How Federal Marijuana Prosecutions Are Different Than California Cases
- July 30, 2012
- Jerod Gunsberg
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A recent marijuana seizure off the coast of Southern California is a good example of how federal marijuana cases differ from marijuana prosecutions in California courts. Most notably, the amount of marijuana seized by the Coast Guard was more than four tons.
Crew members on a U.S. Coast Guard cutter on Wednesday seized 8,500 pounds of marijuana worth an estimated $7.7 million.
The pot was confiscated from a Mexican “panga” boat about 160 miles west of Los Angeles by crew members of the San Francisco-based cutter Aspen, the Coast Guard said. The drug was packaged in more than 340 bales.
You almost never see these kinds of quantities involved in state court marijuana cases in Los Angeles County Superior Court. And this is no accident. Federal prosecutors and federal criminal law generally focuses on big fish. Rather than go after street-level distributors, the DEA, FBI, Coast Guard and other law enforcement agencies prefer to go after the leaders of large-scale drug conspiracies.
The Federal Sentencing Guidelines also provide extremely long sentences for a wide range of drug-related charges. Moreover, additional penalties are imposed on people who are perceived to be leaders. Here, for example, everyone arrested on the boast is facing a ten-year minimum sentence, plus huge enhancements for the quantity of marijuana seized on the boat. For example, a first-time offender on the boat who was not the captain is facing up to an additional 151-188 months in prison. The captain of the vessel as well as anyone who is charged with having greater involvement is facing even longer prison sentences.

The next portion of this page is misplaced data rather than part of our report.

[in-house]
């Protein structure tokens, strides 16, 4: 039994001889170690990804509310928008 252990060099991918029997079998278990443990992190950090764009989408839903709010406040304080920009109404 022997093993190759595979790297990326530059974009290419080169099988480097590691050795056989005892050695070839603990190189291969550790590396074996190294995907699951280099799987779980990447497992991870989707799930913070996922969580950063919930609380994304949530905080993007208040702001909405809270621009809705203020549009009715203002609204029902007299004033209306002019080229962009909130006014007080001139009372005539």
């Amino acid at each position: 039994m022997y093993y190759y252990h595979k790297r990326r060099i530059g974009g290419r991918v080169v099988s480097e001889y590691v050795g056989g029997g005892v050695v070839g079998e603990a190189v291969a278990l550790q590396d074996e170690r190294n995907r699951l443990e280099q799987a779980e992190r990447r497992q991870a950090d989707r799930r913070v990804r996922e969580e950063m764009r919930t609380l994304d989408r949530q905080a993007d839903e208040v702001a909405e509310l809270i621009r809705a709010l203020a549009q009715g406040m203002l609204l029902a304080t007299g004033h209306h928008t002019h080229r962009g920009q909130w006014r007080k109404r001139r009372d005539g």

And unlike sentences given out in some states, federal sentences cannot be reduced greatly for good behavior in prison. Generally, someone who is sentenced to 20 years in federal prison will serve at least 17 years of actual jail time. Thus, in a case involving this much marijuana, everyone charged is facing decades in prison.
Even lawyers sometimes underestimate just how different federal court is when it comes to criminal law. The law is different, as are prosecutors, judges, and juries. Federal law operates by its own set of rules, which why it is critical to work with a criminal defense lawyer who is experienced in federal law and federal courts.